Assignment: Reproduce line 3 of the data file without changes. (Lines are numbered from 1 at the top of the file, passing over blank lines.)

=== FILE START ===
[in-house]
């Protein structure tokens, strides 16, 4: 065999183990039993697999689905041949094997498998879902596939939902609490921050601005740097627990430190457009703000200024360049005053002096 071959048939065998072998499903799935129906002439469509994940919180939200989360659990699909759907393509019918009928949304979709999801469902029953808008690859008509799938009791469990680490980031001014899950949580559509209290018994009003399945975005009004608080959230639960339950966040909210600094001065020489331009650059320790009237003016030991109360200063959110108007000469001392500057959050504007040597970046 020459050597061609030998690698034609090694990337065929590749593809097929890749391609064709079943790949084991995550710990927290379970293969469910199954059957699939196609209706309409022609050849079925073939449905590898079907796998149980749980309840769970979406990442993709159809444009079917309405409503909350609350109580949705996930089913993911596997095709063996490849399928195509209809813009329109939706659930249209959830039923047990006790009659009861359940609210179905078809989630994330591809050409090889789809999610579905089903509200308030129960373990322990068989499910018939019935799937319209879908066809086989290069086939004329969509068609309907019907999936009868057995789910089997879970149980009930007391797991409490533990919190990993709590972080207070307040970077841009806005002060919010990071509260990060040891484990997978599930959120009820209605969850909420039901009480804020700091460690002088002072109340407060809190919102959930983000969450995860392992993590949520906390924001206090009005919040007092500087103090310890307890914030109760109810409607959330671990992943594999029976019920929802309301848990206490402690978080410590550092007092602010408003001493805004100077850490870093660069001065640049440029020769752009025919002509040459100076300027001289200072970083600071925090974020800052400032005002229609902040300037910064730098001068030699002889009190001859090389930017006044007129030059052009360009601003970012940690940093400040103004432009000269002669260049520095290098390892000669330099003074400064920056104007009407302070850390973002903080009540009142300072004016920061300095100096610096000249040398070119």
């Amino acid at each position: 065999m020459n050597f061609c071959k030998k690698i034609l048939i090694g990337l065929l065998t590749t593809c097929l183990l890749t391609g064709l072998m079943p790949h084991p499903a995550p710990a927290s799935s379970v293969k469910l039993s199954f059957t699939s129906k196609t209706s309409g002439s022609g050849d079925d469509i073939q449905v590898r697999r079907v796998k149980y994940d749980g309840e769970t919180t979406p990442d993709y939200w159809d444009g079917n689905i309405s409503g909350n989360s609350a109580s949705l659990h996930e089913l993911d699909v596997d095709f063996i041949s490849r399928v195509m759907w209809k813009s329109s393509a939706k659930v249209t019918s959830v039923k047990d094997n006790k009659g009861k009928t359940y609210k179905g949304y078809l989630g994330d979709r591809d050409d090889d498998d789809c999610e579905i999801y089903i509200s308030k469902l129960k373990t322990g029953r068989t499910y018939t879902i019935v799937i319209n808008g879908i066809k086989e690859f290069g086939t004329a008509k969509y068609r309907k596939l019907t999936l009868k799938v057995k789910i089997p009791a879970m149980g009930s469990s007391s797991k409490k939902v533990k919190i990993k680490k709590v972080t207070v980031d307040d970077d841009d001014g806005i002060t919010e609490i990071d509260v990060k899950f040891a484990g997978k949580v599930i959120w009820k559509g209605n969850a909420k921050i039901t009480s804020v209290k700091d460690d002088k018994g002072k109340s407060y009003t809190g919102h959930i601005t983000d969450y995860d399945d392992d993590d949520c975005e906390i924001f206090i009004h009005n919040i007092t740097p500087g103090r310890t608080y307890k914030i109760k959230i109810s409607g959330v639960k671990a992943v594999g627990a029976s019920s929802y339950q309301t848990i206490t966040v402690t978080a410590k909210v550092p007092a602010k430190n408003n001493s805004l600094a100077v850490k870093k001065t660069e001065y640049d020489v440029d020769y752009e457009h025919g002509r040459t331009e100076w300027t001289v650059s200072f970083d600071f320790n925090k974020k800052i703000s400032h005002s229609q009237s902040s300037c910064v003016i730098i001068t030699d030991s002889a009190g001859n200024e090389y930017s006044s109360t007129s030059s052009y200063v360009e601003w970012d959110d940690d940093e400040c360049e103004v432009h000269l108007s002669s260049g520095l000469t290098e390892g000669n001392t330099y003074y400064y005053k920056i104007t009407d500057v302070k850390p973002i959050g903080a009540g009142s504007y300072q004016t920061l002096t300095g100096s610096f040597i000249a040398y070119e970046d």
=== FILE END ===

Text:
């Amino acid at each position: 065999m020459n050597f061609c071959k030998k690698i034609l048939i090694g990337l065929l065998t590749t593809c097929l183990l890749t391609g064709l072998m079943p790949h084991p499903a995550p710990a927290s799935s379970v293969k469910l039993s199954f059957t699939s129906k196609t209706s309409g002439s022609g050849d079925d469509i073939q449905v590898r697999r079907v796998k149980y994940d749980g309840e769970t919180t979406p990442d993709y939200w159809d444009g079917n689905i309405s409503g909350n989360s609350a109580s949705l659990h996930e089913l993911d699909v596997d095709f063996i041949s490849r399928v195509m759907w209809k813009s329109s393509a939706k659930v249209t019918s959830v039923k047990d094997n006790k009659g009861k009928t359940y609210k179905g949304y078809l989630g994330d979709r591809d050409d090889d498998d789809c999610e579905i999801y089903i509200s308030k469902l129960k373990t322990g029953r068989t499910y018939t879902i019935v799937i319209n808008g879908i066809k086989e690859f290069g086939t004329a008509k969509y068609r309907k596939l019907t999936l009868k799938v057995k789910i089997p009791a879970m149980g009930s469990s007391s797991k409490k939902v533990k919190i990993k680490k709590v972080t207070v980031d307040d970077d841009d001014g806005i002060t919010e609490i990071d509260v990060k899950f040891a484990g997978k949580v599930i959120w009820k559509g209605n969850a909420k921050i039901t009480s804020v209290k700091d460690d002088k018994g002072k109340s407060y009003t809190g919102h959930i601005t983000d969450y995860d399945d392992d993590d949520c975005e906390i924001f206090i009004h009005n919040i007092t740097p500087g103090r310890t608080y307890k914030i109760k959230i109810s409607g959330v639960k671990a992943v594999g627990a029976s019920s929802y339950q309301t848990i206490t966040v402690t978080a410590k909210v550092p007092a602010k430190n408003n001493s805004l600094a100077v850490k870093k001065t660069e001065y640049d020489v440029d020769y752009e457009h025919g002509r040459t331009e100076w300027t001289v650059s200072f970083d600071f320790n925090k974020k800052i703000s400032h005002s229609q009237s902040s300037c910064v003016i730098i001068t030699d030991s002889a009190g001859n200024e090389y930017s006044s109360t007129s030059s052009y200063v360009e601003w970012d959110d940690d940093e400040c360049e103004v432009h000269l108007s002669s260049g520095l000469t290098e390892g000669n001392t330099y003074y400064y005053k920056i104007t009407d500057v302070k850390p973002i959050g903080a009540g009142s504007y300072q004016t920061l002096t300095g100096s610096f040597i000249a040398y070119e970046d």